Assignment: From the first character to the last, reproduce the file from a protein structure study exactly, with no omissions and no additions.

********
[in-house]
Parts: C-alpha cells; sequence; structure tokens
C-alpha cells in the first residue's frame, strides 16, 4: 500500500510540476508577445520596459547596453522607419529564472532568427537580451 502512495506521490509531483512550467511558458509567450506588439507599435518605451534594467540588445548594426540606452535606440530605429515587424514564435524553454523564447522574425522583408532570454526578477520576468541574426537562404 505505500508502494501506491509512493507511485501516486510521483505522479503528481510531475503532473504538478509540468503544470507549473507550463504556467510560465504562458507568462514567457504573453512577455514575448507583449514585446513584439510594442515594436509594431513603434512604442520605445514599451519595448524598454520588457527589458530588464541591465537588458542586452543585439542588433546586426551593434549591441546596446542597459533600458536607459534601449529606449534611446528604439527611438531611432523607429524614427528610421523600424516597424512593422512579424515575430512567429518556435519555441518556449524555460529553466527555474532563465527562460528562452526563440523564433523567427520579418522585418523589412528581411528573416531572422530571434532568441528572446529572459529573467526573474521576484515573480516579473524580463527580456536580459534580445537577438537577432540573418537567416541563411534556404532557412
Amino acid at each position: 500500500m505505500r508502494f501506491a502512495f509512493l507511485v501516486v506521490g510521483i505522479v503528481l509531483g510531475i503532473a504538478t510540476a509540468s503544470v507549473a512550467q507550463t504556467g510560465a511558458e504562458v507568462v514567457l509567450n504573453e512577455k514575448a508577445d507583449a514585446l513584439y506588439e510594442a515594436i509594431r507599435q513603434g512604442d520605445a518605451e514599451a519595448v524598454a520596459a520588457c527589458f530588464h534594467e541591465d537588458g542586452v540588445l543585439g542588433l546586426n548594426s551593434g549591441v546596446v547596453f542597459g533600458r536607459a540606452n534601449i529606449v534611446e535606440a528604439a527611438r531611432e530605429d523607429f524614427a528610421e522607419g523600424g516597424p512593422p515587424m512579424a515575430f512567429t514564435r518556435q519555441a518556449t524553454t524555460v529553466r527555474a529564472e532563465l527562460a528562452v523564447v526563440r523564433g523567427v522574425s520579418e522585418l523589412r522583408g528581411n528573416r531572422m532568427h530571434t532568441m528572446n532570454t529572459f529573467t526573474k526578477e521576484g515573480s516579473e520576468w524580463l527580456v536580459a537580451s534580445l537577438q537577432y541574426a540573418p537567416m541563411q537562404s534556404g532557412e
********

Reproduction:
[in-house]
Parts: C-alpha cells; sequence; structure tokens
C-alpha cells in the first residue's frame, strides 16, 4: 500500500510540476508577445520596459547596453522607419529564472532568427537580451 502512495506521490509531483512550467511558458509567450506588439507599435518605451534594467540588445548594426540606452535606440530605429515587424514564435524553454523564447522574425522583408532570454526578477520576468541574426537562404 505505500508502494501506491509512493507511485501516486510521483505522479503528481510531475503532473504538478509540468503544470507549473507550463504556467510560465504562458507568462514567457504573453512577455514575448507583449514585446513584439510594442515594436509594431513603434512604442520605445514599451519595448524598454520588457527589458530588464541591465537588458542586452543585439542588433546586426551593434549591441546596446542597459533600458536607459534601449529606449534611446528604439527611438531611432523607429524614427528610421523600424516597424512593422512579424515575430512567429518556435519555441518556449524555460529553466527555474532563465527562460528562452526563440523564433523567427520579418522585418523589412528581411528573416531572422530571434532568441528572446529572459529573467526573474521576484515573480516579473524580463527580456536580459534580445537577438537577432540573418537567416541563411534556404532557412
Amino acid at each position: 500500500m505505500r508502494f501506491a502512495f509512493l507511485v501516486v506521490g510521483i505522479v503528481l509531483g510531475i503532473a504538478t510540476a509540468s503544470v507549473a512550467q507550463t504556467g510560465a511558458e504562458v507568462v514567457l509567450n504573453e512577455k514575448a508577445d507583449a514585446l513584439y506588439e510594442a515594436i509594431r507599435q513603434g512604442d520605445a518605451e514599451a519595448v524598454a520596459a520588457c527589458f530588464h534594467e541591465d537588458g542586452v540588445l543585439g542588433l546586426n548594426s551593434g549591441v546596446v547596453f542597459g533600458r536607459a540606452n534601449i529606449v534611446e535606440a528604439a527611438r531611432e530605429d523607429f524614427a528610421e522607419g523600424g516597424p512593422p515587424m512579424a515575430f512567429t514564435r518556435q519555441a518556449t524553454t524555460v529553466r527555474a529564472e532563465l527562460a528562452v523564447v526563440r523564433g523567427v522574425s520579418e522585418l523589412r522583408g528581411n528573416r531572422m532568427h530571434t532568441m528572446n532570454t529572459f529573467t526573474k526578477e521576484g515573480s516579473e520576468w524580463l527580456v536580459a537580451s534580445l537577438q537577432y541574426a540573418p537567416m541563411q537562404s534556404g532557412e